1. This large, population-based cohort study demonstrated that adults with primary hyperparathyroidism who underwent parathyroidectomy within one year of diagnosis had reduced risk of any site fracture and hip fracture compared to those who managed nonoperatively.
Evidence Rating Level: 2 (Good)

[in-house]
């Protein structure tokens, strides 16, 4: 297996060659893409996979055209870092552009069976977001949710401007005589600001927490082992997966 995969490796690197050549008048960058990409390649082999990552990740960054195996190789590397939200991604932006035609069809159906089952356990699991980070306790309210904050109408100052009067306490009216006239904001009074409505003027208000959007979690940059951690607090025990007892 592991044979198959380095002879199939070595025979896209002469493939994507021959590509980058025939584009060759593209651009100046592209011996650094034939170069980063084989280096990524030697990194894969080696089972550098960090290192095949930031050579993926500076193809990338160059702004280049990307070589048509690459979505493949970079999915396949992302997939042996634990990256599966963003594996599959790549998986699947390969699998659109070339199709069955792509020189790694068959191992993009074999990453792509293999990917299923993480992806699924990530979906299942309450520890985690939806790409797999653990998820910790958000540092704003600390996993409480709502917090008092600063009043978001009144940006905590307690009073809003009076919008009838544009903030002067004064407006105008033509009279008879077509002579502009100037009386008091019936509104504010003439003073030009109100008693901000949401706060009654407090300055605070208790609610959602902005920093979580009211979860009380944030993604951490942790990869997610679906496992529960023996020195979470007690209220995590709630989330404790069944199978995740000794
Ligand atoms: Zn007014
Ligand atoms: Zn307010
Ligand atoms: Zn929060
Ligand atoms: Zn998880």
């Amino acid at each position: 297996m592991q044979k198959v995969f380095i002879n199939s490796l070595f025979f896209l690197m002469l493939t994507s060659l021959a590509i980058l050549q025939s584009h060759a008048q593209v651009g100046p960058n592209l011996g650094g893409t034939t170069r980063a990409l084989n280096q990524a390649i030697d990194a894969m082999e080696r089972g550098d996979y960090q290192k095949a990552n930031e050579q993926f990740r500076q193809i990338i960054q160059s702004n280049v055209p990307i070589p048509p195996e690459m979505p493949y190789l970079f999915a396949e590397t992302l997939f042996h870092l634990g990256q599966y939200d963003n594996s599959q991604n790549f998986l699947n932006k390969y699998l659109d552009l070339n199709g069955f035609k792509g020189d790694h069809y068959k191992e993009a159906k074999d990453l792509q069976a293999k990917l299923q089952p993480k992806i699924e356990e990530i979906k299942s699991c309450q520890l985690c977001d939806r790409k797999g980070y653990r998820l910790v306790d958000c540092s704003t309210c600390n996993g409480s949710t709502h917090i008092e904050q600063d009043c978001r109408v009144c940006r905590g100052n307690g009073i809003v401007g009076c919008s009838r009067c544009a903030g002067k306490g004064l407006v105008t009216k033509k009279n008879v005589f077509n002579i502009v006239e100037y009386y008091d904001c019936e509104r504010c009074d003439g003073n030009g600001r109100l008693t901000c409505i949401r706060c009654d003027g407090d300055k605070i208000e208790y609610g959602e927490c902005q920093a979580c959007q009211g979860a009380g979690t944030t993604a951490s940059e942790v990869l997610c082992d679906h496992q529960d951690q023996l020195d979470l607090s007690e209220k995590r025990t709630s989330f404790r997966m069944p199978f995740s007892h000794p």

Study Rundown: Primary hyperparathyroidism (PHPT) is associated with a higher risk of fractures. A previous study demonstrated that parathyroidectomy in patients with PHPT reduces fracture risk compared to observation or medical treatment; however, due to some critical limitations from the study, the results could not be used on their own to guide management decisions. This population-based, longitudinal cohort study of Medicare beneficiaries diagnosed with PHPT (210 206 participants) from January 1, 2006, until December 31, 2017, investigated whether parathyroidectomy in older adults with PHPT is independently associated with decreased clinical fracture risk. Patients were defined as the parathyroidectomy treatment group if they received a parathyroidectomy within one year of diagnosis; the remainder of patients with PHPT were defined as the nonoperative cohort. The primary outcome was the incidence of clinical fracture at any site, and the secondary outcome was the incidence of hip fracture. Among all included participants in the study, 30% received parathyroidectomy within the first year of diagnosis. Among 63 136 parathyroidectomy patients, 6447 (10.2%) developed a fracture compared to 20 076/147 070 (13.7%) in the nonoperative cohort. There was a reduced adjusted risk of any clinical fracture (hazard ratio [HR]: 0.78 [95% CI: 0.76-0.80]) and hip fracture (HR: 0.76 [95% CI: 0.72-0.79]) in parathyroidectomy patients compared to nonoperative patients. The reduction in risk of fractures remained statistically significant after controlling for age, sex, osteoporosis, frailty, and even those who did not meet operative guidelines. Recurrent laryngeal nerve injury was rare among patients who received parathyroidectomy (0.99%). Overall, parathyroidectomy treatment for older adults diagnosed with PHPT was strongly associated with a lower risk of any clinical fracture; therefore, surgery in this population deserves more consideration to reduce disability. This study included a large, national cohort of adults with PHPT increasing the likelihood of generalizing it to other populations. One limitation of this study, however, is the lack of data in Medicare regarding the severity of PHPT and baseline bone mineral density data, which could have resulted in selection bias for those who received parathyroidectomies.
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